Depression is a common mood disorder that regularly affects an estimated 4.7% of adults in the United States, reports the CDC. Clinical depression causes a wide range of symptoms that can reduce your quality of life and make you feel less like yourself. When left untreated, depression can become progressively worse to cause serious problems including social isolation, substance abuse, and suicide.
Here’s more information about depression and how this serious mood disorder can be effectively treated.
What Are Symptoms of Depression?
Depression is characterized by a wide range of symptoms that often affect each person differently at varying severity levels. Some people may only experience depression once in their lifetime, while others may experience repeated episodes of depression.
According to the National Library of Medicine, common symptoms of depression include:
- Feelings of sadness, emptiness, or hopelessness
- Feelings of guilt or anxiety
- Extreme changes in appetite
- Weight gain or weight loss
- Irritability and frustration
- Sudden angry outbursts over small matters
- Loss of interest and pleasure in favorite hobbies and activities
- Sleep disturbances including insomnia
- Difficulty with memory, thinking, and concentration
- Physical aches and pains, such as headaches, back pain, and digestive problems
- Suicidal ideation or suicide attempts
What Causes Depression?
Depression may primarily be triggered by imbalances in brain neurotransmitters that regulate mood, including serotonin, dopamine, and norepinephrine, reports Frontiers in Psychology. Imbalances in these brain chemicals can be caused by factors such as poor nutrition, lack of exercise, and genetics.
Some people who suffer from depression are shown to have a brain structure that is physically different from those without depression — indicating that biological differences may also cause this mood disorder. Factors that can physically change brain structure include disease, stress, diet, and heavy use of drugs and alcohol.
Other direct causes of depression include having a family history of depression and experiencing hormone imbalances such as that related to pregnancy and menopause.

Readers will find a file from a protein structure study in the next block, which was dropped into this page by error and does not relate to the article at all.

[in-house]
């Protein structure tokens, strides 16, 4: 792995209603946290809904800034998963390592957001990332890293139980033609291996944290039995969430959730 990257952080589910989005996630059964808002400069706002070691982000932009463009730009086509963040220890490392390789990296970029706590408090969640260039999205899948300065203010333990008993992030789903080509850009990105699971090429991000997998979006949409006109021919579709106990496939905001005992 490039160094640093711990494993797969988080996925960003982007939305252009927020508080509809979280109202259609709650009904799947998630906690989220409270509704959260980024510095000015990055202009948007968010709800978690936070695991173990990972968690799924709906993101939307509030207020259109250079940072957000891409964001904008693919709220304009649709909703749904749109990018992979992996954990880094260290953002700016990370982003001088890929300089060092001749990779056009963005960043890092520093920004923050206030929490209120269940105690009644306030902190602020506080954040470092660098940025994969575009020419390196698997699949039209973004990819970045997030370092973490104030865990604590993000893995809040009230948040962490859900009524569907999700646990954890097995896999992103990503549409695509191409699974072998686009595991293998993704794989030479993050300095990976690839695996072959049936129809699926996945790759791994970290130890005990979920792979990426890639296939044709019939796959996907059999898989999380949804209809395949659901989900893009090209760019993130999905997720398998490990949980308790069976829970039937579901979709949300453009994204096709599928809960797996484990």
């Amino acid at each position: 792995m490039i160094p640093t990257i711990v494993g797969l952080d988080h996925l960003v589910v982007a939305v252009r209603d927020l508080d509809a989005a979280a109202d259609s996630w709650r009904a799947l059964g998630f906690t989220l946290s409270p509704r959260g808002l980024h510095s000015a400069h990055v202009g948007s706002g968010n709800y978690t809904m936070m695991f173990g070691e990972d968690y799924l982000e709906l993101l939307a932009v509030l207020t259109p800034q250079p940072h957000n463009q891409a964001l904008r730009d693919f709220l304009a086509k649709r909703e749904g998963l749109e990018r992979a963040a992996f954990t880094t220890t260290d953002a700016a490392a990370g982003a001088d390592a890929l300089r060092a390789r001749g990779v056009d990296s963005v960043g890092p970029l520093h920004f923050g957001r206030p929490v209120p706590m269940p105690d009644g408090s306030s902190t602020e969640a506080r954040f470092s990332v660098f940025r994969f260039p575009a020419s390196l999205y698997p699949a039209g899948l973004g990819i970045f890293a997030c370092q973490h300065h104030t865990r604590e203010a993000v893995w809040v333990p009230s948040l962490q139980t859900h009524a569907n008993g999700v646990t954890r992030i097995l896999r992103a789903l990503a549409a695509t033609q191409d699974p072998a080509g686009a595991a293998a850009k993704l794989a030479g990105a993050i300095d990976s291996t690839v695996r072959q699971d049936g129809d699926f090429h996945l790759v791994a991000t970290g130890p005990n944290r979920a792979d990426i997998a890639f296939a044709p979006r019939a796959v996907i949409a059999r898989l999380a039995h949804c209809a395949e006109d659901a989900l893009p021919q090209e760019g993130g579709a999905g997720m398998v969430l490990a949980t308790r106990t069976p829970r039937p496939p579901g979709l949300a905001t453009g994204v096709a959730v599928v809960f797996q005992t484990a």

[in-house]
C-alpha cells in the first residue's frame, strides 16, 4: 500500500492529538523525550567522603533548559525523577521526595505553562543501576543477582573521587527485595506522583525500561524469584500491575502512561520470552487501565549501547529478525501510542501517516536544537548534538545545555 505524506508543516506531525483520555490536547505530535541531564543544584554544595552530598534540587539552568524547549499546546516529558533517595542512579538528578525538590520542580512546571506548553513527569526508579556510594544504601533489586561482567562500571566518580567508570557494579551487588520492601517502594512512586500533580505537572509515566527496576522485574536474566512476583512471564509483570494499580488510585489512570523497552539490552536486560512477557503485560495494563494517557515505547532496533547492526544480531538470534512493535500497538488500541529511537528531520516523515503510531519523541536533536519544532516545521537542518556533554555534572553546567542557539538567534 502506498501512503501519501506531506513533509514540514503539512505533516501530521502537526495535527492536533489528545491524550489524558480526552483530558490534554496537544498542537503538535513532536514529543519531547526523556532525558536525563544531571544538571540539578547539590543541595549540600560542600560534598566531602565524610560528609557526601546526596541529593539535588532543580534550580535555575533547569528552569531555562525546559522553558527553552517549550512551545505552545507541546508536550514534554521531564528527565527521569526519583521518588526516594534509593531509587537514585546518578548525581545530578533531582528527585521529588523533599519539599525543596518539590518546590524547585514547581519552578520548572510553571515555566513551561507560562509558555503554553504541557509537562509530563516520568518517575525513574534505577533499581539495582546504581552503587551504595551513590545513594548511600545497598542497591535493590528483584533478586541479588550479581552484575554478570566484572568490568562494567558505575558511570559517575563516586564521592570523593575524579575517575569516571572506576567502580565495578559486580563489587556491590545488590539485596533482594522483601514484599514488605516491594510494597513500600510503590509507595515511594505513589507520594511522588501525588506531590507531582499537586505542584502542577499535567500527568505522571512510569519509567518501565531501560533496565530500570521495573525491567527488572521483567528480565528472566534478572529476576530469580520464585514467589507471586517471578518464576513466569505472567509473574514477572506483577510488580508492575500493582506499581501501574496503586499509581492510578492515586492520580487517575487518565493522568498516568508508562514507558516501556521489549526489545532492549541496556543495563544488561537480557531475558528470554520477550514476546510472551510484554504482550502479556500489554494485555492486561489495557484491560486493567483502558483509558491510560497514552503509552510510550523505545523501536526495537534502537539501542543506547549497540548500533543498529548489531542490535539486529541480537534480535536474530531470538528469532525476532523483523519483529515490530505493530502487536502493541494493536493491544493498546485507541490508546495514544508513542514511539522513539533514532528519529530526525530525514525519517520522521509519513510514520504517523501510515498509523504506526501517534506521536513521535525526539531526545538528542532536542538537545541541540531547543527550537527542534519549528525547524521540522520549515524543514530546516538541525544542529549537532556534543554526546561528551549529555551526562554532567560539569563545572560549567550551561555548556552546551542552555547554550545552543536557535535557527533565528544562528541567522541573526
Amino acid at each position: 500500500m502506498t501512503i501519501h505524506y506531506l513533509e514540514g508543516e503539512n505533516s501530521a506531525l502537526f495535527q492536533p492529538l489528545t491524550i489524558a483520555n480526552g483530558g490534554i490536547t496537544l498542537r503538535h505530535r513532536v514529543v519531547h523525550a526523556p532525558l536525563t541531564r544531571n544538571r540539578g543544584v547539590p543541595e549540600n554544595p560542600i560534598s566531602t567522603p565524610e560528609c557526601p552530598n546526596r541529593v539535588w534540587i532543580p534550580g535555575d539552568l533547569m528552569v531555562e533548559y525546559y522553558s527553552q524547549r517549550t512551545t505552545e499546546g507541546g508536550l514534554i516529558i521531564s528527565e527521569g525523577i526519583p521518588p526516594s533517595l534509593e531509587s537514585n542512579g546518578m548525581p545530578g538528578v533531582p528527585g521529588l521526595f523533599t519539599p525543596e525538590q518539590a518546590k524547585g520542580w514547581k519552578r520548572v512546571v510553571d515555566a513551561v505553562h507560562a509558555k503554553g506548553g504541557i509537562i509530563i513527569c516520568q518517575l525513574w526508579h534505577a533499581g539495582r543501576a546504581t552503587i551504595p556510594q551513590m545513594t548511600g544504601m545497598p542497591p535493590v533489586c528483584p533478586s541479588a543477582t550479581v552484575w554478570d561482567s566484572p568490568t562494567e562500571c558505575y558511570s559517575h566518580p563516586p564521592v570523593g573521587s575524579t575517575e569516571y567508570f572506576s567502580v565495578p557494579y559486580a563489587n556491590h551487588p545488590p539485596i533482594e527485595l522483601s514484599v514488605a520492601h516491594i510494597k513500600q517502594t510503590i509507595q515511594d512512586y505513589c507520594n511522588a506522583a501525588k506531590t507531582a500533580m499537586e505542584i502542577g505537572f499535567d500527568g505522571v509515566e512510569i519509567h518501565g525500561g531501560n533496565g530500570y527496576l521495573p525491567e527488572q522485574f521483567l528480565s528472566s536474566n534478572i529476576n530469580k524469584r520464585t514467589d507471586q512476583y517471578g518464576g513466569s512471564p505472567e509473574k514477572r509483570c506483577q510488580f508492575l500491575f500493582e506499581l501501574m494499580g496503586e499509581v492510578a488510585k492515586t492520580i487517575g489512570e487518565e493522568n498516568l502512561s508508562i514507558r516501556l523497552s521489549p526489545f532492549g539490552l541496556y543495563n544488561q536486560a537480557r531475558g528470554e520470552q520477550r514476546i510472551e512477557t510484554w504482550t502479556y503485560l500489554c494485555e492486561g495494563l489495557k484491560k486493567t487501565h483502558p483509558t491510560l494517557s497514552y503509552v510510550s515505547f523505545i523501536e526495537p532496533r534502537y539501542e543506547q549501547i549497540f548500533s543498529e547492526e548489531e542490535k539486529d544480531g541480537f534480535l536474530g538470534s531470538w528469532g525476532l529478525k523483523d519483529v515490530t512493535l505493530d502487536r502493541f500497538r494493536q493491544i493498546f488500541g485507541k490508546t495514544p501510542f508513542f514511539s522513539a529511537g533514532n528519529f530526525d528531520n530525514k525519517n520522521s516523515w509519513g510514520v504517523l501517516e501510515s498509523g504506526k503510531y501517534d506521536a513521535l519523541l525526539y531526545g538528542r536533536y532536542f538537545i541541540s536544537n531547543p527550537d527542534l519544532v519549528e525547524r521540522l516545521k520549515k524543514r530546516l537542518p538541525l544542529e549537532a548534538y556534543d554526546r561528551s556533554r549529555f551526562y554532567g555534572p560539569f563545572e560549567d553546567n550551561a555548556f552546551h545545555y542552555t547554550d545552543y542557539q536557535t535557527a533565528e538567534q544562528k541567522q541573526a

What Are Risk Factors of Depression?
Some people meet certain risk factors that make them more predisposed to depression than others.
Common risk factors of depression include:
- Having relatives with a history of mood disorders, substance use disorders, or suicide
- Having a history of other mental health disorders such as anxiety or borderline personality disorder
- Being dependent on or addicted to drugs and alcohol
- Having low self-esteem, being pessimistic, or being overly self-critical
- Having experienced a traumatic event
- Having a chronic medical condition such as heart disease or cancer
- Using certain medications such as sleep aids and anti-hypertensive drugs
Meeting one or more of the above risk factors for depression doesn’t necessarily mean you’re guaranteed to have this mood disorder, though it does mean you should stay aware of your risk factors so you can seek treatment when necessary.
How Can Depression Be Treated?
The most common treatments for depression are medications and psychotherapy. An estimated 6% of people with depression are treated only with medication, while an estimated 65% receive both medication and psychotherapy, reports the National Institutes of Health. An estimated 35% of adults with depression do not receive any type of treatment.
Antidepressant medications such as selective serotonin reuptake inhibitors (SSRIs) and serotonin-norepinephrine reuptake inhibitors (SNRIs) work by balancing levels of brain neurotransmitters to improve your mood. Your doctor will work closely with you to ensure the medications you’re using are effectively treating your depression, as each person responds to medications differently. It’s possible your doctor may switch your medication if depression symptoms persist.
Psychotherapy allows you to talk about your depression with a therapist or another licensed mental health professional. You may receive one or more therapies depending on what your treatment provider offers. Cognitive-behavioral therapy is one of the most common and effective forms of psychotherapy, and it helps you change negative beliefs and behaviors with those that are healthier and more positive. Psychotherapy may also help you identify the root causes of your depression, develop healthy coping methods, and set realistic life goals.
If you think you may be suffering from depression, give Alter Behavioral Health a call to ask any questions or to schedule a consultation about available treatment options.